Works Cited

Contzen, Eva von. The Scottish Legendary. Towards a Poetics of Hagiographic Narration. Manchester: Manchester UP, 2016.

Contzen, Eva von. “Saints’ Lives as Narrative Art? Towards a Pragma-Narratological Approach to the Scottish Legendary.” Linguistics and Literary Studies: Interfaces, Encounters, Transfers. Eds. Monika Fludernik and Daniel Jacob. Berlin: Walter de Gruyter, 2014. 171-97.

Dinzelbacher, Peter. Vision und Visionsliteratur im Mittelalter. Stuttgart: Anton Hiersemann, 1981.

Fludernik, Monika. Towards a Natural Narratology. London: Routledge, 1996.

Klein, Christian und Martías Martínez, eds. “Wirklichkeitserzählungen. Felder, Formen und Funktionen nicht-literarischen Erzählens.” Wirklichkeitserzählungen. Felder, Formen und Funktionen nicht-literarischen Erzählens. Stuttgart: Metzler, 2009. 1-13.

Lehre

  • SoSe 2017 Übung: Middle English Romances (State Board Exam P reparation)

Articles

  • “Schreie im Fegefeuer – Teuflicher Lärm und wehklagende Seelen in mittelenglischen Jenseitsvisionen.“ Lautsphären des Mittelalters – Akustische Perspektiven zwischen Lärm und Stille. Beihefte des Archivs für Kulturgeschichte. Böhlau. (forthcoming)
  • mit Verena Linder-Spohn. “Was ein Rahmen möglich macht: Die mittelalterliche Vision als ‚Spielraum‘ des Fiktionalen.“ Geschichte der Fiktionalität. Ergon Verlag. (forthcoming)

Co-Editorship

  • mit Verena Linder-Spohn und Thorsten Glückhardt. Renarrativierung in der Vormoderne (conference proceedings). Ergon Verlag. (in preparation)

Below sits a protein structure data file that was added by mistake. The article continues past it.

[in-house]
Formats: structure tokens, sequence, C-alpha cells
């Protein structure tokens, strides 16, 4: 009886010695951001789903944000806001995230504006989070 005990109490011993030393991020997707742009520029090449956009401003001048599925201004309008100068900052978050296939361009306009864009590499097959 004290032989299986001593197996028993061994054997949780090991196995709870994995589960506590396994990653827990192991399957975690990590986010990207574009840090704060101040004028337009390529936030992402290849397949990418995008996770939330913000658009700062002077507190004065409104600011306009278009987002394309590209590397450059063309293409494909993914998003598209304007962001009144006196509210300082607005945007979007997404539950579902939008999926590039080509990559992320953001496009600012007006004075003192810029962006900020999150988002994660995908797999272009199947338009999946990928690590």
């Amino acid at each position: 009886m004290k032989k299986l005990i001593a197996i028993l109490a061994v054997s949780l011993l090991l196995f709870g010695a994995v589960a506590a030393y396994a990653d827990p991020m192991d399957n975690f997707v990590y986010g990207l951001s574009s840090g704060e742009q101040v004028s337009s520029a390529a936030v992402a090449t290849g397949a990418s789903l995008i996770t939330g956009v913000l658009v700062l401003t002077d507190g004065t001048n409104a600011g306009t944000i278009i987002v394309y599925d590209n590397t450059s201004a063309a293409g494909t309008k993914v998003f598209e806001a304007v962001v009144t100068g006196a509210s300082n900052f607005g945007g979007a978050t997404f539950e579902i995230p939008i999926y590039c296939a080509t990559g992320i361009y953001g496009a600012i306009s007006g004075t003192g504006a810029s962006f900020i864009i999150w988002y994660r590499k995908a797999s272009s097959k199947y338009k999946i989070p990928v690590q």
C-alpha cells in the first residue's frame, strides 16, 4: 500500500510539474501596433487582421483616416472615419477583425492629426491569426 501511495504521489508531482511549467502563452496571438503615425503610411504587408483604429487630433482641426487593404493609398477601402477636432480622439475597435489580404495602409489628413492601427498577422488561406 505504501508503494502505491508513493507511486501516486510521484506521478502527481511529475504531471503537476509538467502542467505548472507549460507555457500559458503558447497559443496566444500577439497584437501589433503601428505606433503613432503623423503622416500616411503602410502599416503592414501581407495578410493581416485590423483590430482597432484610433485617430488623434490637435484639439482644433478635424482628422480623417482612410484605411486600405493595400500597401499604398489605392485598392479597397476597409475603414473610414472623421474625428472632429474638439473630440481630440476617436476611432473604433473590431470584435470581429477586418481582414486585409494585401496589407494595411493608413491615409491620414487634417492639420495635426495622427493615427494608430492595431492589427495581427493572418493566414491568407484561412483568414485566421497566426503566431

Conference papers/presentations

  • “‘Am I supposed to know who or what that is?’: ‘Medieval’ Overload in Shawn Speakman’s The Dark Thorn (2011)?”, presented at The Middle Ages in the Modern World (MAMO 3), Manchester, United Kingdom (Jun/Jul 2017)
  • “Embodying Salvation – Crossing the Boundary Between the Narrative and the Reader in Middle English Visions of the Afterlife,” presented at Bodies in Flux: Rewriting the Body in Medieval Literature, Art and Culture 1000-1450, Warwick, United Kingdom (May 2017)
  • Memoria or Imaginatio? Narrating Salvation in Middle English Visions of the Afterlife” (presentation of diss.), presented at EUCOR English Trinational PhD & MA Conference, Basel, Switzerland (Apr 2017)
  • “End Time Here and Now – Narrating and Reading (about) Time in the Revelation of Purgatory,” presented at Time: Aspects and Approaches. The Thirteenth Oxford Medieval Graduate Conference, Oxford, United Kingdom (Mar/Apr 2017)
  • “Verborgene Kritik? Das Geheimnis der Gnade Gottes und die Zweifel daran in der Vision of Tundale,” presented at Symposium des Mediävistenverbandes: Geheimnis und Verborgenes im Mittelalter, Bonn, Germany (Mar 2017)
  • “Visionary Romance or Chivalric Vision? Late Medieval Taste in Visions of the Afterlife,” presented at The XI Cardiff Conference on Theory and Practice of Translation in the Middle Ages, Austrian Academy of Sciences, Vienna, Austria (Mar 2017)
  • Memoria or Imaginatio? Narrating Salvation in Middle English Vision of the Afterlife” (presentation of diss.), presented at Wuppertaler Graduiertenforum Narratologie at University of Wuppertal, Germany (Dec 2016)
  • “Excessive Cruelty in Purgatorial Torture: Transcending God’s Justice in Middle English Visions of the Afterlife,” presented at Divine (In)Justice in Antiquity and the Middle Ages at University of Sheffield, United Kingdom (Nov 2016)
  • “Schreie im Fegefeuer – Teuflischer Lärm und wehklagende Seelen in mittelenglischen Jenseitsvisionen,” presented at Lautsphären im Mittelalter – Akustische Perspektiven zwischen Lärm und Stille at Chemnitz University of Technology, Germany (Sep 2016)
  • “Narrating Visions – Factual Claim and Fictional Narration in the Vision of Tundale,” presented at Studientag zum Englischen Mittelalter (SEM XVIII) at University of Bonn, Germany (Mar 2016)